Oil is a nonrenewable resource, which is available only in finite quantities, and it will eventually become uneconomical to extract. New technologies, such as hydraulic fracturing, have delayed that point for several decades, but the total volume of oil is not increasing, according to the U.S. Department of Energy.
The amount of oil left to be extracted is measured in different ways. The total amount of oil buried in the Earth's crust is not known with certainty, but as of 2013, proven reserves stood at around 1.646 trillion barrels of crude oil, according to the U.S. Department of Energy. This figure is somewhat higher than 2012's 1.526 trillion barrels, which is itself higher than 2011's total figure. The reason proven oil reserves seem to be increasing each year is that aggressive exploration is turning up new pockets of oil faster than the oil is being consumed.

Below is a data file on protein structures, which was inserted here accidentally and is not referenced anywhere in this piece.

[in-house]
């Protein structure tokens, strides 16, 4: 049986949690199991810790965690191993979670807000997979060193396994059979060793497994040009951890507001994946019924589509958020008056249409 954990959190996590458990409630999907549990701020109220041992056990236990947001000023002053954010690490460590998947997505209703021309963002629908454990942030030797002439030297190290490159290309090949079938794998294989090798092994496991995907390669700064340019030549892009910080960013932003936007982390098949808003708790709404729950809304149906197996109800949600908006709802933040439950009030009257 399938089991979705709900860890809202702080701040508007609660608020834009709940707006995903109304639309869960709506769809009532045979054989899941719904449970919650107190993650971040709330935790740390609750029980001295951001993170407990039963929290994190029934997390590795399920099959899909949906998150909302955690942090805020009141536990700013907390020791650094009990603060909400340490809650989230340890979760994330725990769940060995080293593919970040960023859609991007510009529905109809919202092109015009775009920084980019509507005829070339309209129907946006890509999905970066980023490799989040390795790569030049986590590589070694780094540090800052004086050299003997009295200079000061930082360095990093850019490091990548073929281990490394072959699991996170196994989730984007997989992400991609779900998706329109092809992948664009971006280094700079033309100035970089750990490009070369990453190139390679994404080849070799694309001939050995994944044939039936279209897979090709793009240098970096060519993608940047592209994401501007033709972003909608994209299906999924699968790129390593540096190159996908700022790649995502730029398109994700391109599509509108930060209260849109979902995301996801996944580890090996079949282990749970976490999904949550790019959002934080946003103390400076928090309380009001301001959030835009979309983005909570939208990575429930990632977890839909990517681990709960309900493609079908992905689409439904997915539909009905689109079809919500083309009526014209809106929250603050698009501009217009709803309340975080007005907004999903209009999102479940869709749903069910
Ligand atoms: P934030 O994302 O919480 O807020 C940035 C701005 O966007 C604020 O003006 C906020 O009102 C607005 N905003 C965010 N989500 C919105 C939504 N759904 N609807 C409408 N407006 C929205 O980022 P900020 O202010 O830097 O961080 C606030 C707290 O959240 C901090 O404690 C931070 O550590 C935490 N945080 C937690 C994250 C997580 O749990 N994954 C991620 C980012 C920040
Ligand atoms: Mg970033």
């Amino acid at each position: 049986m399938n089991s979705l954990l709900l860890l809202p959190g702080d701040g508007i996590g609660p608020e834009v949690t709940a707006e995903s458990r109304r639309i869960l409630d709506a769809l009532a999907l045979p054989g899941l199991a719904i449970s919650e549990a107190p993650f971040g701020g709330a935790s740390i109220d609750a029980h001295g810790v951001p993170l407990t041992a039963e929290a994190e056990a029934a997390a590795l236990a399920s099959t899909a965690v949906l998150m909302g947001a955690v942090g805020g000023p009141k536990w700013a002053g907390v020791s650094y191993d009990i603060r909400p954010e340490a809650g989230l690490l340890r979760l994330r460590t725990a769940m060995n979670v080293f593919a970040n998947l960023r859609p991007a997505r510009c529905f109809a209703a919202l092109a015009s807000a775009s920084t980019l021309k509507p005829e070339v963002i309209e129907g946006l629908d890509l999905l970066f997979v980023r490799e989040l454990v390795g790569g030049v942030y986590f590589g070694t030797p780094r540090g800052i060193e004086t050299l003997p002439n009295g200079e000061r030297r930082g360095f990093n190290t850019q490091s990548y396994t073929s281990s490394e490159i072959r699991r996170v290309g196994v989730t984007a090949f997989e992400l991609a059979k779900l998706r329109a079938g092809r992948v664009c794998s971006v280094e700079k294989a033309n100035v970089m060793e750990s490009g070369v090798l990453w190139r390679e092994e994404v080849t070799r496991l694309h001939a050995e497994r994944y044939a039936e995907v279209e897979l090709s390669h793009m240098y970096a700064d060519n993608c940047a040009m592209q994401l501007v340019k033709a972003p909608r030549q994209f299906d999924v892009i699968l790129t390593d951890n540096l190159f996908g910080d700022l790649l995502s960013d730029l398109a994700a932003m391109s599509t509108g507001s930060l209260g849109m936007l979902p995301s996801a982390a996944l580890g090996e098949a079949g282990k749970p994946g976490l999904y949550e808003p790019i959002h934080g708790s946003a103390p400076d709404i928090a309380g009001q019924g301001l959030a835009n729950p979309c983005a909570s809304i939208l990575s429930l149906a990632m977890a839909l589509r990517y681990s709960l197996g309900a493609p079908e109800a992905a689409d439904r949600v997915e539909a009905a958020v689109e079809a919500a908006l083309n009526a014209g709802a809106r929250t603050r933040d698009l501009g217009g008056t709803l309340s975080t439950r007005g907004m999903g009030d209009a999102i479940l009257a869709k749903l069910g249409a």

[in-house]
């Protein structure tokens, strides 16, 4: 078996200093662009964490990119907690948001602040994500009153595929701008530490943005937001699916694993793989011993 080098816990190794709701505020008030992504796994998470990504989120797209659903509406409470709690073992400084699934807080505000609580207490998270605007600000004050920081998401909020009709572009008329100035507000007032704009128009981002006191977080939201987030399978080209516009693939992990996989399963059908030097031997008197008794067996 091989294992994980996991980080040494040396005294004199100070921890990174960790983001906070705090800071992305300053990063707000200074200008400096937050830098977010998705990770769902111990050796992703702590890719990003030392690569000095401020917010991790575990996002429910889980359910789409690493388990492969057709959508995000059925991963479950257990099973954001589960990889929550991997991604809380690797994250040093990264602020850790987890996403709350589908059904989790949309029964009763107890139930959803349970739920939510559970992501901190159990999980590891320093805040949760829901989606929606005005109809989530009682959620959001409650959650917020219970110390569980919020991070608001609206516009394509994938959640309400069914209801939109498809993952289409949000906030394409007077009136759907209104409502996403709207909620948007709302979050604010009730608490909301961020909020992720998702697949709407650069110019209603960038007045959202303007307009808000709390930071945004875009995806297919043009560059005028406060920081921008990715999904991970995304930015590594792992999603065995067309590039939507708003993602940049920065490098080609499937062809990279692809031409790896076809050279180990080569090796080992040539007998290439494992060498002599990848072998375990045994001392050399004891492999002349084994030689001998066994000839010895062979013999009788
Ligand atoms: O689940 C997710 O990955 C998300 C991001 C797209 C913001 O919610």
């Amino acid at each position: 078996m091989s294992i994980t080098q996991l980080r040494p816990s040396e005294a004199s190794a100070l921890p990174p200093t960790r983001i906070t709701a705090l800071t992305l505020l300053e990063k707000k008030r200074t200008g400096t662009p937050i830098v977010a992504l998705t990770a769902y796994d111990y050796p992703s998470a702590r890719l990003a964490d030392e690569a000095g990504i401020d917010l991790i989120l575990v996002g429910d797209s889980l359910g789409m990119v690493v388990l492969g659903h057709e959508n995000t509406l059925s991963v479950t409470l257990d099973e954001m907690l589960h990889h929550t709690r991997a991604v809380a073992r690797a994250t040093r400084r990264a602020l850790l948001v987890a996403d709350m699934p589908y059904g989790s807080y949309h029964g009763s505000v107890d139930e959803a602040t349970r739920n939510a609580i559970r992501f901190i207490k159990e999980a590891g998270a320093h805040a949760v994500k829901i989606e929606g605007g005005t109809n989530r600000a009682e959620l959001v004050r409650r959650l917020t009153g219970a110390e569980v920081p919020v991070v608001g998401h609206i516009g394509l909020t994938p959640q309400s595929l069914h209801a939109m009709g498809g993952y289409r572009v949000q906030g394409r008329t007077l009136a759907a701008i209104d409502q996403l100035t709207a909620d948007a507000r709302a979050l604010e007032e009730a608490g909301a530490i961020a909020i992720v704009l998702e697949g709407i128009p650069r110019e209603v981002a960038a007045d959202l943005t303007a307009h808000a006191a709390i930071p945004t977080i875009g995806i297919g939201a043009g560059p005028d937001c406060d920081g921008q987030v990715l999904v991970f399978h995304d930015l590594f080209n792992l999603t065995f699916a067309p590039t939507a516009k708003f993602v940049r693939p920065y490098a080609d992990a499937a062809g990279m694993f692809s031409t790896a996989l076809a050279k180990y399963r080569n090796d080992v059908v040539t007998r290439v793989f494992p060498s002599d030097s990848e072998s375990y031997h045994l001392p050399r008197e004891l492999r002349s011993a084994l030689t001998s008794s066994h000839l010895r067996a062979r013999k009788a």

Regardless of current reserves, the rate at which oil reservoirs can be recharged is so low that human industry is gradually reducing the total amount on Earth. Most of the oil being extracted today was laid down around 100 million years ago, according to Livescience. Depending on conditions, oil can take anywhere from 1 million to 1 billion years to form, so while humans are unlikely to extract every last drop of crude oil, reserves will continue to be depleted until not enough is left to justify further extraction efforts.